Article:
It's the "in" thing to do - bash the chain stores, complain that Uptown is "selling out," and whine that chain stores have ruined the neighborhood's character. And for all too many people, get in your car and drive out to the mall to do some chain store shopping of your own. Are chain stores really so bad, and is there a place for them in Uptown?
I admit it - I'm not a big fan of chain stores. I try to shop locally and to avoid the malls. But that doesn't mean I don't think that our neighborhood has room to embrace a few of these stores now and then. A primary goal should be to get local residents to shop in the neighborhood. It's good to spend money locally. Better to spend it at a locally-owned store, but if it's a question of buying your Victoria's Secret miracle bras in Uptown or out in the 'burbs, might as well keep the tax dollars in the city.
Rather than gripe about the evils of chain stores we should try to speak with our own actions. Buy in the neighborhood whenever possible. Support local stores. And, needless to say, walk, don't drive, to get there. Try to expand your shopping radius to beyond the stores within the Hennepin-Lake core. Smaller, newer stores pop up where the rents are more affordable, and we should do our best to support their entrepreneurial owners. Besides, smaller commercial hubs scattered throughout Uptown give the neighborhood increased vibrancy.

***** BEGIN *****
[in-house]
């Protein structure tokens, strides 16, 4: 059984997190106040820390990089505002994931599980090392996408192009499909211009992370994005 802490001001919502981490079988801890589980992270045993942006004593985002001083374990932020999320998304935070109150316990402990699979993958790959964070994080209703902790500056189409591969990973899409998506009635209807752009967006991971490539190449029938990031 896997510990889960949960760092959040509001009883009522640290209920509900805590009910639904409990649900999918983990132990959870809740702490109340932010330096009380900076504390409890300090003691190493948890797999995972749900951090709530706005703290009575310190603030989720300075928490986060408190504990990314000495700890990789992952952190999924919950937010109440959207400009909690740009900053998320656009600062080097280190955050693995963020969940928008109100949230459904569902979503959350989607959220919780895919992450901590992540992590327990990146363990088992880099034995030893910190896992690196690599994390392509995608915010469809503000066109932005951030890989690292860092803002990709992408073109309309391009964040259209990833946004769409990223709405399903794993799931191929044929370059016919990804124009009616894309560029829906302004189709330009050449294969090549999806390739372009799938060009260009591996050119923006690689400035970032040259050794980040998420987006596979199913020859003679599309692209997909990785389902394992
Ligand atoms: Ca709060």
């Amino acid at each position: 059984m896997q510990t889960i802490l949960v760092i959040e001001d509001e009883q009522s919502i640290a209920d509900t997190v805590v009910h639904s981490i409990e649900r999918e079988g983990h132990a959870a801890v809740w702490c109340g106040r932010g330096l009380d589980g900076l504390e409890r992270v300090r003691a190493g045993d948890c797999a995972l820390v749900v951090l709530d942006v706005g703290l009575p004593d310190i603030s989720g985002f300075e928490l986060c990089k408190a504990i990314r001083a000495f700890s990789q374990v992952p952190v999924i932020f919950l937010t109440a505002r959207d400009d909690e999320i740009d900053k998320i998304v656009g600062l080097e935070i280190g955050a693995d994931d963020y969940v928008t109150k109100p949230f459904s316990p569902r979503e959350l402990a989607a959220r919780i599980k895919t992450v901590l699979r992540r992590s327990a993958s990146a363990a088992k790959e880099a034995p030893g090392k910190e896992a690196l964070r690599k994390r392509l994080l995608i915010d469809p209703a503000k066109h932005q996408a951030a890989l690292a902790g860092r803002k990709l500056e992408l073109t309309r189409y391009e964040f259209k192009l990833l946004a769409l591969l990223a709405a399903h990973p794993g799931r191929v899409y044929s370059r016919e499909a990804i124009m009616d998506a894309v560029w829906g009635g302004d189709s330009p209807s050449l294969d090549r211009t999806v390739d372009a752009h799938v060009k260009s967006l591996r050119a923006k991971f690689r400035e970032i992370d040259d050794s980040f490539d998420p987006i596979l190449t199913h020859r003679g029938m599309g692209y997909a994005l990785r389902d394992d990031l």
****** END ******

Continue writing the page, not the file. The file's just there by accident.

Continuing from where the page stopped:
Locals also often talk about "mall stores." I do it, too. But not all national chains have only mall stores. Walk the streets of New York, Philadelphia, San Francisco, or other big cities to see what I mean. They can, and do, fit into urban streetscapes. We as a neighborhood have the right to make our opinions known, and to voice our beliefs that the stores should enhance the area. Done right, chain stores can bring in additional shoppers who will, ideally, turn around and extend their shopping trips, stopping off for lunch at local restaurants, hitting a few other local boutiques, and topping it all off with a drink at a local bar.
Are chain stores evil? If it comes down to an empty store front or a chain store (done tastefully and appropriately) I'll take the chain store. The thought of a Walmart or any other "big box" store makes me ill, but the old Pier 1, Best Buy, and Borders fit the area well and served plenty of neighborhood residents as well as visitors.
Uptown's business community changes with time. It always has, and always will. Favorite stores leave, while new favorites come in. If you don't want the future Uptown to look like an outdoor Southdale then do something about it, starting with your wallet.